You may know vitamin C for its role in the immune system. But in fact the primary role of vitamin C is in making collagen – a protein that forms the basic structure of most of the body’s tissues, including the bones, joints and muscles. If your body can’t make collagen properly, these tissues will lose strength and function, contributing to not only day-to-day pain but also potentially painful conditions such as arthritis and osteoporosis.
Eating a variety of vegetables and fruit is the best way to get enough vitamin C. Although ‘five-a-day’ is the well-known recommendation, we should be aiming for at least seven portions a day, primarily of vegetables, in order to get good amounts of vitamin C and antioxidants. Some of the best sources of vitamin C include peppers, kale, broccoli, kiwi fruits, Brussels sprouts, watercress and red cabbage. If you can, get your veg and fruit from a local producer (e.g. a farmer’s market) as it can lose its vitamin C when it’s stored or transported for long periods of time.
- Include anti-inflammatory spices
The spices ginger and turmeric in particular can have anti-inflammatory and pain-relieving properties. Use fresh ginger and powdered turmeric in your cooking whenever you can, make fresh ginger tea with a grated thumb-sized piece of ginger. If you have a good vegetable juicer you can even make fresh ginger juice to sip on – but watch out, it’s strong!
- Try avoiding nightshades
The ‘nightshade’ or solanaceae vegetables may worsen inflammation and pain for some people. These are aubergines, tomatoes, potatoes (not sweet potatoes), and peppers – including chillis and all types of chilli powder (cayenne, paprika etc.). If you’ve implemented the other changes for at least three months and not noticed a significant improvement in your pain, then try eliminating the nightshade vegetables.
- Consider eliminating gluten
Gluten is a protein that’s found primarily in wheat, barley and rye. The most severe reaction to gluten is coeliac disease, where the sufferer has to avoid gluten for the rest of their life. But some people who do not have coeliac disease may also react to gluten in a less severe way, which can contribute to inflammation in the body. If you’re cutting out gluten it can be best to work with a nutrition practitioner (e.g. a nutritional therapist) for support to make sure you’re not missing out on any nutrients.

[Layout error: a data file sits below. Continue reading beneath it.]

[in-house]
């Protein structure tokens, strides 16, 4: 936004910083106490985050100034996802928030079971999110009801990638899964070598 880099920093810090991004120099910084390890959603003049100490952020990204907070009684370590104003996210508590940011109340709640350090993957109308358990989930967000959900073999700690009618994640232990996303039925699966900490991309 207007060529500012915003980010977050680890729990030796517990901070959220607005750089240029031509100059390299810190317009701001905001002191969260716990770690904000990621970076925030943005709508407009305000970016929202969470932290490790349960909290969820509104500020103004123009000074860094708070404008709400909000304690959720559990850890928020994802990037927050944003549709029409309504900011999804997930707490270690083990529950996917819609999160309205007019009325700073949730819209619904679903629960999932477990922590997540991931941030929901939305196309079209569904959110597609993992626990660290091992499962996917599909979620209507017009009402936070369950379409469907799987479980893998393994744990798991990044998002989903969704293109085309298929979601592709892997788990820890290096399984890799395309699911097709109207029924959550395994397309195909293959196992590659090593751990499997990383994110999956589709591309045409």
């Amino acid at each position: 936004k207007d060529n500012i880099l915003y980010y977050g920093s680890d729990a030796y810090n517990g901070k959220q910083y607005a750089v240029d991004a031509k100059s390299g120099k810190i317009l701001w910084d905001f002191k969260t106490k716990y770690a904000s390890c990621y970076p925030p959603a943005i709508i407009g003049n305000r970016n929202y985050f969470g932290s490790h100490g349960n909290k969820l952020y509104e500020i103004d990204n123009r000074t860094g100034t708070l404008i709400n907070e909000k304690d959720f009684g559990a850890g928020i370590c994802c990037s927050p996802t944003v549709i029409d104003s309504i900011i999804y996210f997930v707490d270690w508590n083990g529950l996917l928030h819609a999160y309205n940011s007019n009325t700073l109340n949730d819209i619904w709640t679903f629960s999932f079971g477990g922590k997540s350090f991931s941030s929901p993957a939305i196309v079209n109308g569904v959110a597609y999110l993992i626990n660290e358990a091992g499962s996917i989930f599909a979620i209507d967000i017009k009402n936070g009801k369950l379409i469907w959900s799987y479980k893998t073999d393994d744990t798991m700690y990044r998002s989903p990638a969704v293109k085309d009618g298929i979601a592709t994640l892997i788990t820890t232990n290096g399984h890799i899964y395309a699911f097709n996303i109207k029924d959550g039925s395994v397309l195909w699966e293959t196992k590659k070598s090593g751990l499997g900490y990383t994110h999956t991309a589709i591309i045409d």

For further information or comments, please contact at on or email at
To mark BackCare Awareness Week (2nd – 6th October), British Chiropractic Association research revealed the surprising myths chiropractors have heard from their patients about what causes their back pain and the best way to treat it.
Common misconceptions about back pain include thinking a slipped disc means the disc has actually ‘slipped’ out of the spine and that you should always rest a bad back. Hanging off a doorframe and even applying WD40 are some of the strange back pain cures chiropractors across the country have heard from their patients.
According to the BCA at least 65% people in the East Midlands either suffer of have suffered from back or neck pain, with 15% suffering every day.
Whilst these may seem like funny stories, there is a really serious message here. Back pain is very common and if people don’t know enough about what causes it or how best to treat it they could delay their recovery or do themselves more damage. For example many people think you should stop being active if you’re suffering from back pain whereas for most people continuing moderate exercise could be beneficial.